She had the face of a madonna and a heart of dollar bills.
"I came back and searched dizzily under the trailer, muttering the way drunks do, and then I heard it. A shuffling around inside the trailer. The little tramp had knocked me in the head with her Southern Comfort and now she was in there loading up....She didn't know I was alive."
A legend among noir buffs, Chaze's long-lost pulp classic is the dreamlike tale of a man after a jailbreak who meets up with the woman of his dreams - and his nightmares.
Elliott Chaze (1915 - 1990) was an old-school newspaper man who began his journalism career with the New Orleans bureau of the Associated Press shortly before Pearl Harbor. He worked for a time for AP's Denver office after paratrooper service in World War II, and then migrated south to Mississippi where he spent 20 years as a reporter and award-winning columnist. He is the author of several novels.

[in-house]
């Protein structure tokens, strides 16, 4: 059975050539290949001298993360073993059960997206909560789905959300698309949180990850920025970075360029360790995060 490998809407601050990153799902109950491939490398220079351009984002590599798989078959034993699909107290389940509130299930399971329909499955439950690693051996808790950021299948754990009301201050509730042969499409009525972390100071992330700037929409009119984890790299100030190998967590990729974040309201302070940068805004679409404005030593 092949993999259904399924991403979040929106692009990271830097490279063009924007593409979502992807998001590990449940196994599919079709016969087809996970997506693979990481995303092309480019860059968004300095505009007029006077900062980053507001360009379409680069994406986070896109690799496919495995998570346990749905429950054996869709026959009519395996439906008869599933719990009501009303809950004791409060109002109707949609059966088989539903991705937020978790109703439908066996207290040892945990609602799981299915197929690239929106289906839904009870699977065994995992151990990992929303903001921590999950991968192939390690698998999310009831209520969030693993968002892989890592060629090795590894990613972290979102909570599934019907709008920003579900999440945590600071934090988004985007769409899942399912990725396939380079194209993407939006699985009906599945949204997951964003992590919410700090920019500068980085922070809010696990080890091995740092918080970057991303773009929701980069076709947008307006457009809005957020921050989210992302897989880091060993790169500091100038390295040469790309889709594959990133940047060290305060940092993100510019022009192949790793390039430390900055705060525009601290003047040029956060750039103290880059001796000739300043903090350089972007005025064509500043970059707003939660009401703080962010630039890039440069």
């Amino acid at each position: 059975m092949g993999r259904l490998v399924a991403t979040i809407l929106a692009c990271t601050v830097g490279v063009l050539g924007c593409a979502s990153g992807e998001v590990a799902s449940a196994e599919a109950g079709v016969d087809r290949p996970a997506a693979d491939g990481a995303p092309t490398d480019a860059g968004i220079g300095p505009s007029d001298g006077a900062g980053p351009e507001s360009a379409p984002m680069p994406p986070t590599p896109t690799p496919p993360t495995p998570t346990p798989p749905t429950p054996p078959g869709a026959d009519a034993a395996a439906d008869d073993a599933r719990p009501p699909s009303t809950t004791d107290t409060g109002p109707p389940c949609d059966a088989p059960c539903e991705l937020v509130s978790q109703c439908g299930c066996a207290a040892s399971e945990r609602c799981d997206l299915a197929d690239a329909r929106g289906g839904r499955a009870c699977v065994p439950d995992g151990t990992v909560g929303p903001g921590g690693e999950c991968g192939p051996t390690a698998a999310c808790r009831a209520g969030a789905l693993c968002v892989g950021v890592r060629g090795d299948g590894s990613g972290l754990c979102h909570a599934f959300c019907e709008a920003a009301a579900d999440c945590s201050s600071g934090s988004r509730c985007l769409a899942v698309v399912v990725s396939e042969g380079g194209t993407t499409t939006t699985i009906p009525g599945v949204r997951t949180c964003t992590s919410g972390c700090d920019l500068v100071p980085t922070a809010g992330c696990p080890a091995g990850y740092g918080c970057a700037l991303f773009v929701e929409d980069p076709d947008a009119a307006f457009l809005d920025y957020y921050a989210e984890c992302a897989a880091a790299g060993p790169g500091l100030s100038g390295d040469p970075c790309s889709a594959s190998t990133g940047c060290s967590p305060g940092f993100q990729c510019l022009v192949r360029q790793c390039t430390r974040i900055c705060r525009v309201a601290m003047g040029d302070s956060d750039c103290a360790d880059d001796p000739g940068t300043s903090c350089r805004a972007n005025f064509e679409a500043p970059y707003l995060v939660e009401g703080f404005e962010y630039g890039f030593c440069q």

©1953 Gold Medal Books; Reprinted by Black Mask 2005, 2009; (P)2010 Blackstone Audio, Inc.
"An astonishingly well written literary novel that just happened to be about (or roundabout) a crime." (Oxford American)
Definitly. The author actually gives you 2 stories in the book. The story line is engaging.
the insight that Chaze has into the human psyche. He understands what makes human tick. His story is a study in human frailties.
His emotion. He does not overplay any part yet conveys every emotion, every nuance, every scene
I could have, but took 2 sittings
a very solid noir book . A must have in your library !!!
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